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Inclusive Development Archives - SASDI Alliance

What difference does saving make to the urban and rural poor?

By FEDUP, Savings No Comments

How can saving impact poor communities and influence inclusive development practice? On a recent visit to Manchester’s Global Development Institute FEDUP’s Patrick Matsemela responds to these questions by telling his story: 

 “When I say I was a robber, it was because I had nothing to do. When the Federation (FEDUP) started, I collected scrap metal from aluminium trollies. One day I found a group of mamas sitting together and someone told me that those mamas save R1.50 on a daily basis and deposit savings into a joint account. I did not have R50 so I knew I couldn’t open my own bank account. But I thought, “If I put money in with these mamas, they will use the money.” I thought that these people were scamming.
 
Patrick Matsemela (front centre) with SA SDI Alliance and Manchester colleagues

Patrick Matsemela (front centre) with SA SDI Alliance and Manchester colleagues

 
 At the time I was a heavy smoker. One cigarette cost R1. I had to save to smoke. Or steal to fuel my addiction. I asked people, “What happens with these savings? Do I get it back or is it just a show?”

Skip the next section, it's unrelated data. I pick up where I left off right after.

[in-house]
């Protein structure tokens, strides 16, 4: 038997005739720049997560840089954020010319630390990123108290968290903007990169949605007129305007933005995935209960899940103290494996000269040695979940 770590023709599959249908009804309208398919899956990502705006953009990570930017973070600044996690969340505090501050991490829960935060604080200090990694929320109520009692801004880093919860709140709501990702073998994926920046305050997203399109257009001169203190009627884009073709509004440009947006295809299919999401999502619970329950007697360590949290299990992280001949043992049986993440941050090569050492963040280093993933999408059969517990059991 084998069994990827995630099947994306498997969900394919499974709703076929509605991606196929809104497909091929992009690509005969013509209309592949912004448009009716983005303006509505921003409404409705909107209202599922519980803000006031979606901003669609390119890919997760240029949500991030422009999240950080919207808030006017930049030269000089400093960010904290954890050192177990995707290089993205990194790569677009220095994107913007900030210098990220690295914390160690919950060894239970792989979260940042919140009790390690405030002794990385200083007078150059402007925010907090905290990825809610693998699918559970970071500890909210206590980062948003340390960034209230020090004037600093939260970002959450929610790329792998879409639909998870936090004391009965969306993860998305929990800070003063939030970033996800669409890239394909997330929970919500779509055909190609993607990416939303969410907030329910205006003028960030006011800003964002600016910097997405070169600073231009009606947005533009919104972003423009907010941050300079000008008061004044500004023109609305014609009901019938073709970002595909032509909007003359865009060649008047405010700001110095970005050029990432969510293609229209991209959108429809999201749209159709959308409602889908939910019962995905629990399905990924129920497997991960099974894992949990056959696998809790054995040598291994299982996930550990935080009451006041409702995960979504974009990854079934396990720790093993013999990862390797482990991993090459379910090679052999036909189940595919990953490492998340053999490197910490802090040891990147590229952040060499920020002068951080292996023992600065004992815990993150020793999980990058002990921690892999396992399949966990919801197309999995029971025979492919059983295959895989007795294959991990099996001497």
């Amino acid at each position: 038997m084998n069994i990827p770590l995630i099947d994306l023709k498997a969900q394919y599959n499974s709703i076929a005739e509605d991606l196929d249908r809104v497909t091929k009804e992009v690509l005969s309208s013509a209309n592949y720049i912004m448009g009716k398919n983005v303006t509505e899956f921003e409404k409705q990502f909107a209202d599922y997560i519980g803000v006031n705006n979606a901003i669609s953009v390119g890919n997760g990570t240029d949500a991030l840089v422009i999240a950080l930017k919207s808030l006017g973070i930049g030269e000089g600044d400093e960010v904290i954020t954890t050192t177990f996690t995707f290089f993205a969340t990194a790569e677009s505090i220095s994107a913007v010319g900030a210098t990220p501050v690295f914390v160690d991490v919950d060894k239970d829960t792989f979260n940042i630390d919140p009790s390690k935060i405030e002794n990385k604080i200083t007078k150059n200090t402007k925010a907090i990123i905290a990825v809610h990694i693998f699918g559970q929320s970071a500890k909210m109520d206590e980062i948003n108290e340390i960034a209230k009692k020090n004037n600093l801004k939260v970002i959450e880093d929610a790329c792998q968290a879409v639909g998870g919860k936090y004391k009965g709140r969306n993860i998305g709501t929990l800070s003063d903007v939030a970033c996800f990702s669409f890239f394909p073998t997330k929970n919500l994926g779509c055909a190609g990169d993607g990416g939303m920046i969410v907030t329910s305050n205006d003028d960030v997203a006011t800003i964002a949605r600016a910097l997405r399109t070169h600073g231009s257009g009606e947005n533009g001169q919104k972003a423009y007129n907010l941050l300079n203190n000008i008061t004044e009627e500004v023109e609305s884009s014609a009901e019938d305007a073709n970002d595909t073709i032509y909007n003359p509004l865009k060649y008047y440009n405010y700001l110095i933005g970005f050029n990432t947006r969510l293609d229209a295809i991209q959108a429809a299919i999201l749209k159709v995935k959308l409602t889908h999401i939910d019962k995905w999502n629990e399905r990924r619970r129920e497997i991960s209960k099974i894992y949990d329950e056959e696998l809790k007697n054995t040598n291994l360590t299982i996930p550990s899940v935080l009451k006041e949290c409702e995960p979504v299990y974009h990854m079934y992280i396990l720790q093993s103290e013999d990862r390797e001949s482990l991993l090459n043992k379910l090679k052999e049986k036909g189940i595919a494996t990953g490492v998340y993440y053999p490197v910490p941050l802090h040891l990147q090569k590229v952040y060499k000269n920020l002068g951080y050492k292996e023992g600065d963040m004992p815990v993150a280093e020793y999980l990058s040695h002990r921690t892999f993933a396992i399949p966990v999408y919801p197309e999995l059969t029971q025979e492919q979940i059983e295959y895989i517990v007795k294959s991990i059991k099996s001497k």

They explained that you can request to withdraw the amount you saved by going to the savings collectors and treasurers of your savings group. This was better than the bank! Through joining a savings group I learnt to put money together and come together with other people. The moment you share your problem with friends you create a society. For example, if I did not eat, I could sit together with other savers and put money and food together. Over time I became rehabilitated from being a heavy smoker and drinker.
 
The leaders of these savings groups are women, about 95%. Men cannot save, that’s true. But women savers are very strict. They don’t play; they are professionals. For example, you can only withdraw what you saved. We are illiterate but still people were talking about bank charges.
 
My trust in the savings group increased because of my savings book and the record book of the savings collector. Every time I gave my savings to the collector, both of us needed to sign my savings book and the collector’s record book to prove that the money was collected. As a savings group we chose people living inside our community to be the collector, treasurer and secretary of our group. Saving is not only about collecting money but also asking people about their feelings. For example, the collector asks you how you are, why you didn’t attend the savings meeting last night.
 
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Report back on savings at a FEDUP network meeting in North West province